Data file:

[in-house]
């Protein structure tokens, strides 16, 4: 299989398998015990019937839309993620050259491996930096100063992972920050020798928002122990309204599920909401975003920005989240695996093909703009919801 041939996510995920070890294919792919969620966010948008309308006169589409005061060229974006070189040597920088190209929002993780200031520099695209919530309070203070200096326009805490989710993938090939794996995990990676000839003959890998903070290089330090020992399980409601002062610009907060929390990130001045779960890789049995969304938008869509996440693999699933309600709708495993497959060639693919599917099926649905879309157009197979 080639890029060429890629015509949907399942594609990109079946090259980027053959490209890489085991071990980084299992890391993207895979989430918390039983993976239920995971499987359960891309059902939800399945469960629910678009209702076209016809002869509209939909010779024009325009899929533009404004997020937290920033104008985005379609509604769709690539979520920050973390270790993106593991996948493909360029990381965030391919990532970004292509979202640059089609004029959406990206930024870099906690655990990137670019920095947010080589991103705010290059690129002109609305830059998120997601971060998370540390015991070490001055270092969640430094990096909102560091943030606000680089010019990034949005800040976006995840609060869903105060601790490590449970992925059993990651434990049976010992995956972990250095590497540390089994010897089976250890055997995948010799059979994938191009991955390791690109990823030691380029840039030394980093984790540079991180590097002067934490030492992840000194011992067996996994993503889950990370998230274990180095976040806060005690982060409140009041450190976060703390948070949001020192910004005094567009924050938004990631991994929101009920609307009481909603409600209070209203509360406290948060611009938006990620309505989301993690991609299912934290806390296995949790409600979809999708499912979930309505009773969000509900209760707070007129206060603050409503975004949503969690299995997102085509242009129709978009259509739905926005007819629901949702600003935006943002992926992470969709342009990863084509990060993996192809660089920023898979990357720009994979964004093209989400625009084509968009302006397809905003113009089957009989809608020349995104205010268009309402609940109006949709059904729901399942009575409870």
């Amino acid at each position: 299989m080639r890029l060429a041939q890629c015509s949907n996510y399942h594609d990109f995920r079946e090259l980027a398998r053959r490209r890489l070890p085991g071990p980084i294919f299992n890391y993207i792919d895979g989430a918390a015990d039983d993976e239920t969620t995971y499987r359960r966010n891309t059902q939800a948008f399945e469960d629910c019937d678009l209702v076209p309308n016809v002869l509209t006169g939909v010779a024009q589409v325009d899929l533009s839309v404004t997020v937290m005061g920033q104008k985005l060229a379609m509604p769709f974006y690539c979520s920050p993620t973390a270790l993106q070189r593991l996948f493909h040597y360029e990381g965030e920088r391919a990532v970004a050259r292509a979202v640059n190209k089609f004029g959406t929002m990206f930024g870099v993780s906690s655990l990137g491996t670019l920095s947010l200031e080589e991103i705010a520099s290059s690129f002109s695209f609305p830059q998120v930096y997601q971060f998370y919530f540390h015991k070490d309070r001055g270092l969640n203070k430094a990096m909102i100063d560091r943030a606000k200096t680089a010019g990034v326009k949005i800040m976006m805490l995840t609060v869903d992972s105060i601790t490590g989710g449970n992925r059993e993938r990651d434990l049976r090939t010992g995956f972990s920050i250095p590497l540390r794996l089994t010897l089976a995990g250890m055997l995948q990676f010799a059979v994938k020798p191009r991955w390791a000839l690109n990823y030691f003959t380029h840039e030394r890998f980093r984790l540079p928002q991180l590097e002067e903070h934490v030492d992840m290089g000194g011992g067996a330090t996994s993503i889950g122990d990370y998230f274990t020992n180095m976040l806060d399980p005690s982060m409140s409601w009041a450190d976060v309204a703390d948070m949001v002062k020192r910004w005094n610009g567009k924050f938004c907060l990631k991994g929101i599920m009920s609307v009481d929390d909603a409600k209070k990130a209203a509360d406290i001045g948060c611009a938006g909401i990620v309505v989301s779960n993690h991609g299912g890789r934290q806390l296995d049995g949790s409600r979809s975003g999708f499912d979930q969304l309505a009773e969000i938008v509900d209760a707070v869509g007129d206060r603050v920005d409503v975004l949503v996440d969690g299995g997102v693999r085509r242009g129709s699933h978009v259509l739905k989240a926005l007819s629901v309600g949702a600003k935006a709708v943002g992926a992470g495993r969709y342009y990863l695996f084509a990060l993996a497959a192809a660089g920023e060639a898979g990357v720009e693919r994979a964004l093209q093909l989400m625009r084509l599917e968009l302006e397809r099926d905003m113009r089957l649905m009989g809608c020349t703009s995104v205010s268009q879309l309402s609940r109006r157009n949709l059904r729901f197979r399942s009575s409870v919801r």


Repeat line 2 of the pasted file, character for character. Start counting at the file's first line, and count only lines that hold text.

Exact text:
């Protein structure tokens, strides 16, 4: 299989398998015990019937839309993620050259491996930096100063992972920050020798928002122990309204599920909401975003920005989240695996093909703009919801 041939996510995920070890294919792919969620966010948008309308006169589409005061060229974006070189040597920088190209929002993780200031520099695209919530309070203070200096326009805490989710993938090939794996995990990676000839003959890998903070290089330090020992399980409601002062610009907060929390990130001045779960890789049995969304938008869509996440693999699933309600709708495993497959060639693919599917099926649905879309157009197979 080639890029060429890629015509949907399942594609990109079946090259980027053959490209890489085991071990980084299992890391993207895979989430918390039983993976239920995971499987359960891309059902939800399945469960629910678009209702076209016809002869509209939909010779024009325009899929533009404004997020937290920033104008985005379609509604769709690539979520920050973390270790993106593991996948493909360029990381965030391919990532970004292509979202640059089609004029959406990206930024870099906690655990990137670019920095947010080589991103705010290059690129002109609305830059998120997601971060998370540390015991070490001055270092969640430094990096909102560091943030606000680089010019990034949005800040976006995840609060869903105060601790490590449970992925059993990651434990049976010992995956972990250095590497540390089994010897089976250890055997995948010799059979994938191009991955390791690109990823030691380029840039030394980093984790540079991180590097002067934490030492992840000194011992067996996994993503889950990370998230274990180095976040806060005690982060409140009041450190976060703390948070949001020192910004005094567009924050938004990631991994929101009920609307009481909603409600209070209203509360406290948060611009938006990620309505989301993690991609299912934290806390296995949790409600979809999708499912979930309505009773969000509900209760707070007129206060603050409503975004949503969690299995997102085509242009129709978009259509739905926005007819629901949702600003935006943002992926992470969709342009990863084509990060993996192809660089920023898979990357720009994979964004093209989400625009084509968009302006397809905003113009089957009989809608020349995104205010268009309402609940109006949709059904729901399942009575409870």